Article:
This entry is specifically addressing one person.  You asked me what I dreamt, this what I saw.


Listening is an acquired skill.

Sometimes we listen with our hearts. Sometimes we can be so connected to another person, that we can listen without them speaking.  These connections are rare, and thankfully far between. They can bring us much joy, much pain, and they can teach us to listen.

In many ways, I have learned to stop and listen from you. Your wisdom and your heart, above all other things, are the reasons I love you (I guess this is your Loving out Loud moment).

I went to bed with a thought of you in my mind. Perhaps it’s that the last couple times we’ve spoken you’ve been distant, or short, or perhaps impatient. Either way, it seemed off.  And I drifted to sleep.

I saw us in Jerusalem. You were sad and lonely. You said, “I feel as if I’m not listened to”.

And I asked you, “Do you listen? Do you really open your heart and listen. Can you sit and listen to a stranger?. Come with me.”

There is  a beggar that use to lie everyday at the entrance to Mahane Yehuda. I don’t know if he’s still alive, but as long as I can remember being in Jerusalem, he was always there, asleep on a dirty mat. I’ve walked past him a hundred times and always tried to throw a few shekels in the hat he leaves out.
I walked up to that man and touched his shoulder and handed him a loaf of bread from the Buchari bakery. The man opened his eyes, reached out his hand, and sat up.

“Thank you” he said.

“I’ve seen you here for 20 years. Ever since the first time I came to Jerusalem. What’s your name”.

“Elijah”, he responded, “Elijah the beggar”.

“Elijah, don’t you have a family, somewhere you can go?”.

“My wife and children have passed many years ago. This corner is my home, and this is where I will die. Thank you child for the bread,  may you be blessed”.

He tucked the rest of his bread under his jacket and lay back down. I got up, walked over to where you were standing and took your hand.

We entered the shuk and walked to David Bone’s pickle stand. I asked David to come out to meet you. I asked him to tell you his story. He told you of his daughter that has been in a vegetative  state, since infancy, due to a bad reaction to her vaccination. He told you how he’s had to rebuild his humutzim stand twice due to terror bombings, and the story of his family’s business  in the shuk for so many years. And you listened.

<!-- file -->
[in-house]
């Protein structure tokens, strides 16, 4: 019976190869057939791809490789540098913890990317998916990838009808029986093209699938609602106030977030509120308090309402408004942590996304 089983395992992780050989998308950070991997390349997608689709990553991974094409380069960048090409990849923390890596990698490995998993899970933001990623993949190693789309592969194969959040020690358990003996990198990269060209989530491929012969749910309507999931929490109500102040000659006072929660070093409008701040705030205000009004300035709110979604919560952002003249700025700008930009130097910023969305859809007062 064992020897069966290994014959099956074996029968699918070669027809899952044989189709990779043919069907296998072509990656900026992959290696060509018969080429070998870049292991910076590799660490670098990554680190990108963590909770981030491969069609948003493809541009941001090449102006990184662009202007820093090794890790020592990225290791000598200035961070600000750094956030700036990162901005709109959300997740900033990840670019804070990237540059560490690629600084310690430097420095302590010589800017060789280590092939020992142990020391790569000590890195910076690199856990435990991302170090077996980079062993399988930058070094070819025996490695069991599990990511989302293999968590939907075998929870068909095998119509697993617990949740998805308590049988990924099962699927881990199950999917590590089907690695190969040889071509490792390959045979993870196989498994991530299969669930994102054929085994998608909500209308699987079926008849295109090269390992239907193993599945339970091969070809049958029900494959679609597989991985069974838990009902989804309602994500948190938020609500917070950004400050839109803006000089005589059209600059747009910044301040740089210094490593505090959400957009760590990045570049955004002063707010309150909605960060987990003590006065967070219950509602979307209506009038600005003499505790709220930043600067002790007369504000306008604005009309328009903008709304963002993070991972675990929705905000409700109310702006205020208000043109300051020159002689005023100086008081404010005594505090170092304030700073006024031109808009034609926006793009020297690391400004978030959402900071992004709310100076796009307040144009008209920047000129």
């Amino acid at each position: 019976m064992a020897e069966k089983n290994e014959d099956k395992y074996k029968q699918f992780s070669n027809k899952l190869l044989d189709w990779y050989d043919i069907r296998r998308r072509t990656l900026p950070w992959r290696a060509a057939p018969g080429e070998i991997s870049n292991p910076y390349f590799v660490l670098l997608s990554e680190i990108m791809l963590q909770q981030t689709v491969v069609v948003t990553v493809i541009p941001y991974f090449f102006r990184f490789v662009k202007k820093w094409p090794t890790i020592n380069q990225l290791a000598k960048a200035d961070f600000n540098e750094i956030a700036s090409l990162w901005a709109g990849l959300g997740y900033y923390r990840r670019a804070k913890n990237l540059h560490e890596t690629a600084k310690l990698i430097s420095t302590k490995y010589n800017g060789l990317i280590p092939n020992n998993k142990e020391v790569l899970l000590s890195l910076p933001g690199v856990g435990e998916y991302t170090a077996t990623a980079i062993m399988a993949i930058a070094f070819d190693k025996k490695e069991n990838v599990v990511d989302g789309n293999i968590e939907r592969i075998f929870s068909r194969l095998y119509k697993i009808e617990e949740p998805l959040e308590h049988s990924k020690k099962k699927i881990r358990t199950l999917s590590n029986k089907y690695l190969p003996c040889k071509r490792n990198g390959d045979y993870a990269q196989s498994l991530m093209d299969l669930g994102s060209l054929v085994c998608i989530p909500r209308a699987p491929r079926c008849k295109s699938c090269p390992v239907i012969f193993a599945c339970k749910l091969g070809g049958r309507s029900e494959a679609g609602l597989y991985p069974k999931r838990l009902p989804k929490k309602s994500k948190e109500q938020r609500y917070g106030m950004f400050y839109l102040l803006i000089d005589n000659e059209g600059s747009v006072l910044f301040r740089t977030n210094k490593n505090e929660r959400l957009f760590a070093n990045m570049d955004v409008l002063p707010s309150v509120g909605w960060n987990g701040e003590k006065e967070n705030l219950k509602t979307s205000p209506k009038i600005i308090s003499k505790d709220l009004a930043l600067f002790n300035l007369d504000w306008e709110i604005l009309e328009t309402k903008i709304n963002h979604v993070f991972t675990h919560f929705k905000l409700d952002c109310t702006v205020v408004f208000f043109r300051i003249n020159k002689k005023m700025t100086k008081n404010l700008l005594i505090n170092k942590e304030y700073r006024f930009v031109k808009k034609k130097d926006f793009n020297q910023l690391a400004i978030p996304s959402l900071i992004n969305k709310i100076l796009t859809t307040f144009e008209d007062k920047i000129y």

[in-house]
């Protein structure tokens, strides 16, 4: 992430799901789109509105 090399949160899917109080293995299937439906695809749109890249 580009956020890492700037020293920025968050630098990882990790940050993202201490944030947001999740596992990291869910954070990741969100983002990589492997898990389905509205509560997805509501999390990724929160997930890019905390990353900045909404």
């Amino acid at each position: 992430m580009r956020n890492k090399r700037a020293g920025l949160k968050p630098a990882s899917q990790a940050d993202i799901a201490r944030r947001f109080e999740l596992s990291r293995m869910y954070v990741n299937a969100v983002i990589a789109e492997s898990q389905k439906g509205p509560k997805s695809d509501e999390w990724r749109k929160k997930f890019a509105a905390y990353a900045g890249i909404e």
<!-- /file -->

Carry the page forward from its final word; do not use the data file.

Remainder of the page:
I took you to the first apartment I lived in with Oren in Nachalot. It was a single room. There was a small kitchen, kind of, a shower, and enough room for a table, 3 chairs, a futon, and a TV. But we made do. I showed you the apartment next door that belonged to my friend Yona Malina, that died from injuries sustained in a terrorist attack in 94. I told you about the way the men from the synagogue would knock on everybody’s door before Yom Kippur and call them out to Slichaot. And you listened.

We walked down Agripas Street towards King George. The entire area has gone through re-gentrification. It all looks so different, and I’ve only been gone for two years. As we walked, there was an old woman sitting on a bench weeping. You kissed my forehead, and said “Thank you”.

And then you went to sit with that woman, held her hand, and you asked her why she wept.

I don’t know what it means, but it moved me to tears, even in sleep. I woke up and my pillow was damp. And you were in my heart, as you always are.

“Deep listening is miraculous for both listener and speaker. When someone receives us with open-hearted, non-judging, intensely interested listening, our spirits expand.”
Sue Patton Thoele